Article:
Falls Creek feeds Vernon Lake from the northeast via a steep cascade through a granite chasm. Backpackers will be able to hear the falls almost from the trail on still, windless nights when water is flowing fast with snowmelt. Branigan Lake also drains into the Vernon Lake basin via a long, steep cascade to the northeast. Off-trail travelers may find these cascades to be pleasant destinations for dayhikes during layover days at Vernon Lake.
Hazards: The trail at Vernon Lake is not maintained past the ranger station on the north. Mosquitoes can be intense in this area at certain times of the year, so backpackers should be equipped with headnets and mosquito repellants of their choice. Creek crossings around Vernon Lake, even at the footbridge, can be treacherous when the drainages into and out of the lake are running high. Backpackers in this area during spring or when creeks are full should be especially cautious.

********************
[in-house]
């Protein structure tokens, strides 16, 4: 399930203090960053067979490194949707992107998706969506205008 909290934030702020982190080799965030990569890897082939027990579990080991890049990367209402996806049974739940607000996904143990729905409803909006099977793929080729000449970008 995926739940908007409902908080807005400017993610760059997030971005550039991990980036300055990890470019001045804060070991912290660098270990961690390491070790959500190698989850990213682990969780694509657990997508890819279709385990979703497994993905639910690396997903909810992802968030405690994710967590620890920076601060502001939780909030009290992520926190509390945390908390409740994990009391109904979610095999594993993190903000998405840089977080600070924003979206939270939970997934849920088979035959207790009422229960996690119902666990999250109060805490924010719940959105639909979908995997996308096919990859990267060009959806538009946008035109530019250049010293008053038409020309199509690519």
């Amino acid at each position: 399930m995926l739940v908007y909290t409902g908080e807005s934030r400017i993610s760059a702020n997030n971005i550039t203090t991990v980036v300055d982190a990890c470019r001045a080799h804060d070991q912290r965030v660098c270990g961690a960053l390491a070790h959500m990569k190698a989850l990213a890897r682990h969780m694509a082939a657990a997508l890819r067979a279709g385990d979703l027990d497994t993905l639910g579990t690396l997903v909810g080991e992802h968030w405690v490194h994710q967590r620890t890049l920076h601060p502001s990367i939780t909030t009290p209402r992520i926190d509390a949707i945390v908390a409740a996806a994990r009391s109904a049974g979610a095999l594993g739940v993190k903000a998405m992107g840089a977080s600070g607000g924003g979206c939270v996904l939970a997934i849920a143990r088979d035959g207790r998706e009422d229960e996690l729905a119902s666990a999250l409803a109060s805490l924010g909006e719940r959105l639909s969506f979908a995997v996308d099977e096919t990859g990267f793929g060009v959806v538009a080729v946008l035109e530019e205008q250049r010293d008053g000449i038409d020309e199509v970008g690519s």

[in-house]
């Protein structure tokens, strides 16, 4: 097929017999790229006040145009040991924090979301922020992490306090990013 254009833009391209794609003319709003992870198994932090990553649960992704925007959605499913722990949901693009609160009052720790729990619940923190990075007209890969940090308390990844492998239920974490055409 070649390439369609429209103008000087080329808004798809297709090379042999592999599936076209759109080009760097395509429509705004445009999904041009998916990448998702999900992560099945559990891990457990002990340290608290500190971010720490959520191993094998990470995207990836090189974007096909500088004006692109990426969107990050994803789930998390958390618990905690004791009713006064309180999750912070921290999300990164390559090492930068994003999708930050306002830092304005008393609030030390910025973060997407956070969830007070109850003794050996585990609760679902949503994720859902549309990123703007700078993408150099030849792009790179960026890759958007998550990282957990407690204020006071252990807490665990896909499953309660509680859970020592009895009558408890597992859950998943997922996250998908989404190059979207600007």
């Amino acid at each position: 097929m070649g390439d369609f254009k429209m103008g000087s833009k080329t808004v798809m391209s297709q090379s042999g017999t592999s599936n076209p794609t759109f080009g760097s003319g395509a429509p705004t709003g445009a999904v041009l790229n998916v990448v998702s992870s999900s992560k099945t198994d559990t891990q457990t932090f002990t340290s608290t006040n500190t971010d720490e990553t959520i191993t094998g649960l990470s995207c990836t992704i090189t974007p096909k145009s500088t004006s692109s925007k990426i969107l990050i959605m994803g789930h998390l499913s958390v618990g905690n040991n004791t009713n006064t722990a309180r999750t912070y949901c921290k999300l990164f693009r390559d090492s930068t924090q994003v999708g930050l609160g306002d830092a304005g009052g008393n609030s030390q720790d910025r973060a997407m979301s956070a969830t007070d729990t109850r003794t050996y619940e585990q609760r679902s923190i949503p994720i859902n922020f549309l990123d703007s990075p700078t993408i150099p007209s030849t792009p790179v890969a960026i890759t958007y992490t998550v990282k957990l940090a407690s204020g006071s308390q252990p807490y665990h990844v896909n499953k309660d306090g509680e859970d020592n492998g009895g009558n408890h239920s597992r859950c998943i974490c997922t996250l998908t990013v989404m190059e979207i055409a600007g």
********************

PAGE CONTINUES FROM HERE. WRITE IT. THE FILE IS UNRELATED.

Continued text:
Wilderness permits are required for overnight stays in the backcountry. Vernon Lake is a popular destination, but fewer park visitors begin trips at Hetch Hetchy Reservoir, so although reserving a permit in advance guarantees your spot at the trailhead, Fresno backpackers are likely to be able to acquire permits on a first-come, first-served basis at the Hetch Hetchy Entrance Station.
Wilderness permit holders are allowed to spend one day before and one day after their wilderness trips at backpackers’ campgrounds in Yosemite. Hetch Hetchy has a backpackers’ camp, simplifying trip planning for Fresno backpackers, who live conveniently close to the national park. Dispersed camping in the backcountry on this trail is permitted approximately 1 mile after the Miguel Meadows trail junction.